Starting at the beginning of my fourth year in college, I knew I would have to stay an extra semester. During the end of my freshman year, I decided to switch my major from health sciences to journalism. Unfortunately, my first-year advisor did not tell me switching my major would then change my course catalog year resulting in extra general education requirements, something I didn't find out until the middle of my junior year.
My university happens to be the fastest-growing college in the county and recently exceeded 68,000 students. Sadly, the number of students grew faster than the advisors at the university. One would think once I got to the major it would have been easier to meet with an adviser but it just got worse. Within my college, they have two advisers for roughly five majors and those in with "pending" status.
As much as I love being part of a fast-growing university, one working hard to make a name for itself exceeding in other departments like sports or research, I find it frustrating the university is more concerned with how they can grow the school than how they take care of the students who already attend the college, and I am not the only student who feels this way.
I have several friends who changed their major and now, they have to complete additional classes than people who started the same year, but different course catalog did to take. For instance, health sciences majors now have to complete an additional year of chemistry than those who declared their major in 2016. Although Florida State Legislature charges students for running into excess credit hours to encourage students to graduate within four years, they are constantly changing requirements for students which only adds to the classes needed for students who change their major. At a large university, advisors just don't have the time to actually help and guide the students who are looking to them for advice. This makes course selection a guessing game and we do not have access to update course catalogs, only advisors do. Here is the thing, if you don't change your major than you're fine but how often is it students come to college knowing exactly what they want to do?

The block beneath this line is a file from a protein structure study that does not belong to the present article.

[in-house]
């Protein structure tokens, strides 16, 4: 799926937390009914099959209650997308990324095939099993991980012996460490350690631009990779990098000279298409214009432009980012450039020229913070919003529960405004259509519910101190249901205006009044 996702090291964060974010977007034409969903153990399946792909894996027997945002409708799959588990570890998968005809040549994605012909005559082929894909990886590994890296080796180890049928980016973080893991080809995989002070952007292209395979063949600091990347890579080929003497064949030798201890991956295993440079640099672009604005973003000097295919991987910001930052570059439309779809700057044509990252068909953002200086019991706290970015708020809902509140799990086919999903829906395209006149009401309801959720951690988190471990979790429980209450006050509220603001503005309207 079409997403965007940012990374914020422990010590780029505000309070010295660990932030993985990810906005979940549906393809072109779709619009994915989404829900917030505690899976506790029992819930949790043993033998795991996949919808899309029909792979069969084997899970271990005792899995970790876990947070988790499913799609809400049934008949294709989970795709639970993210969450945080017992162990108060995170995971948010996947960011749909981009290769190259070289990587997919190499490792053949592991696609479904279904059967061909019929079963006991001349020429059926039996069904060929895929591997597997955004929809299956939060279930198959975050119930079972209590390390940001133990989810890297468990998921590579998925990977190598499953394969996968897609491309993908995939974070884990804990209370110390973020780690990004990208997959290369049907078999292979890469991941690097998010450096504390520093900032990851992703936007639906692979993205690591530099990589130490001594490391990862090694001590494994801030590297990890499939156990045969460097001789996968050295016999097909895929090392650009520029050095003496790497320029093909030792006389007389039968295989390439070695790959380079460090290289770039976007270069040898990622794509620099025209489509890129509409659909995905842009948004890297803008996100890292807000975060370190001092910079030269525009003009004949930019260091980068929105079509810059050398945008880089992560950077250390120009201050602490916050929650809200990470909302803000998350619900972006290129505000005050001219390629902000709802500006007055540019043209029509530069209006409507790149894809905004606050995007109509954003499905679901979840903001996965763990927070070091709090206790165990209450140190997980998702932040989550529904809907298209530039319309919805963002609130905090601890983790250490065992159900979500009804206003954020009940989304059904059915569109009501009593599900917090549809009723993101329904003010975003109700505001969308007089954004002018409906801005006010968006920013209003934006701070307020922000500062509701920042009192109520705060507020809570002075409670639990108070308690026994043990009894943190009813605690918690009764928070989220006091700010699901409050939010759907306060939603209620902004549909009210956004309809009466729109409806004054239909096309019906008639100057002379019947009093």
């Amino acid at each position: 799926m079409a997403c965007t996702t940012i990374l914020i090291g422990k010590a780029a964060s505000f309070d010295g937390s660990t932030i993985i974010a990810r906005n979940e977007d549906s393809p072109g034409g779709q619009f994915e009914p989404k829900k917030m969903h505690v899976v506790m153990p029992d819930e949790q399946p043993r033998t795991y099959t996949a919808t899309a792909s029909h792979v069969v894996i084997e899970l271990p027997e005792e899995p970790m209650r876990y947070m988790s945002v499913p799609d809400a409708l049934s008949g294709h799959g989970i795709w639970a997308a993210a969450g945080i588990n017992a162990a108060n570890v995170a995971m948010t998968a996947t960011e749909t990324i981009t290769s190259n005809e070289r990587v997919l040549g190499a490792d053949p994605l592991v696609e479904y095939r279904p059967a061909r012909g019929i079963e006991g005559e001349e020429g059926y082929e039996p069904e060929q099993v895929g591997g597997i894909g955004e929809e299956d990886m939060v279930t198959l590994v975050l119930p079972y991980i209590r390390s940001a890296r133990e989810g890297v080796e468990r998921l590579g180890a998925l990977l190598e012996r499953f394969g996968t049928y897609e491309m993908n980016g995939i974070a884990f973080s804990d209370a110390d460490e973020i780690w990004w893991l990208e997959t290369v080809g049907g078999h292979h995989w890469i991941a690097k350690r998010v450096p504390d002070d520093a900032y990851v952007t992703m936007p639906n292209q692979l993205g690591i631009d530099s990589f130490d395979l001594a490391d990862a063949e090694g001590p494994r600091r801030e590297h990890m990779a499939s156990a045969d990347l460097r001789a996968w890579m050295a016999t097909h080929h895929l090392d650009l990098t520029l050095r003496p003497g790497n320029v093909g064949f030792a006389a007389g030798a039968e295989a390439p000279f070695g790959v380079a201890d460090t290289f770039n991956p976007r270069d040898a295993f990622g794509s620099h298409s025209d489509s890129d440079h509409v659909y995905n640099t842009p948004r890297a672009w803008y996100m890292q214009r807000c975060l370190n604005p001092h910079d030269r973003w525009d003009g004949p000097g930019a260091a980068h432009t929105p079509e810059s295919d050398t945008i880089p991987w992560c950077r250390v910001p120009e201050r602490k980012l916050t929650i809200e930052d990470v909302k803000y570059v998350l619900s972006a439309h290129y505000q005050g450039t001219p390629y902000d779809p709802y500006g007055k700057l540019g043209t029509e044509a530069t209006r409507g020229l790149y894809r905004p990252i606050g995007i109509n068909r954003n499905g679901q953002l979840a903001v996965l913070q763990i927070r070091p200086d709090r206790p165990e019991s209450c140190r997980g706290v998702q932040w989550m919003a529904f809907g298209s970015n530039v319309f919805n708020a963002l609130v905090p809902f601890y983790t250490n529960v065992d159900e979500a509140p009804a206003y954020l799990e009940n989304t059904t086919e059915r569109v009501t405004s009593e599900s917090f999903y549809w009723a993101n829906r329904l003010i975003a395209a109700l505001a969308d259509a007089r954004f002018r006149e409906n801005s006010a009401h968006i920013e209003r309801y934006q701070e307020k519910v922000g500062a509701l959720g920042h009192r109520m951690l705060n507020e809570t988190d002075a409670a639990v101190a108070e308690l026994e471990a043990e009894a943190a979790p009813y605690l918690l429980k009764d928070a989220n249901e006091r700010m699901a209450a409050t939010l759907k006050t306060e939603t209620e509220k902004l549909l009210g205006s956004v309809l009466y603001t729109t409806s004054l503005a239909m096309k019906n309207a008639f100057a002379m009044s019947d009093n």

Are students supposed to decide what they want to be when they are 18 years old? People aren't allowed to drink until they are 21 or rent a car until they are 25 because humans' brains aren't done developing. Why do people expect us to know what we want to do for the rest of their life if our brains aren't done growing?
States and colleges need to stop making it difficult for students who are trying to succeed. It is hard enough to determine what exactly it is we want to study and what we would eventually like to do. Why must colleges add the extra problems of making it nearly impossible to meet with someone whose job is supposed to help you during this crazy process?
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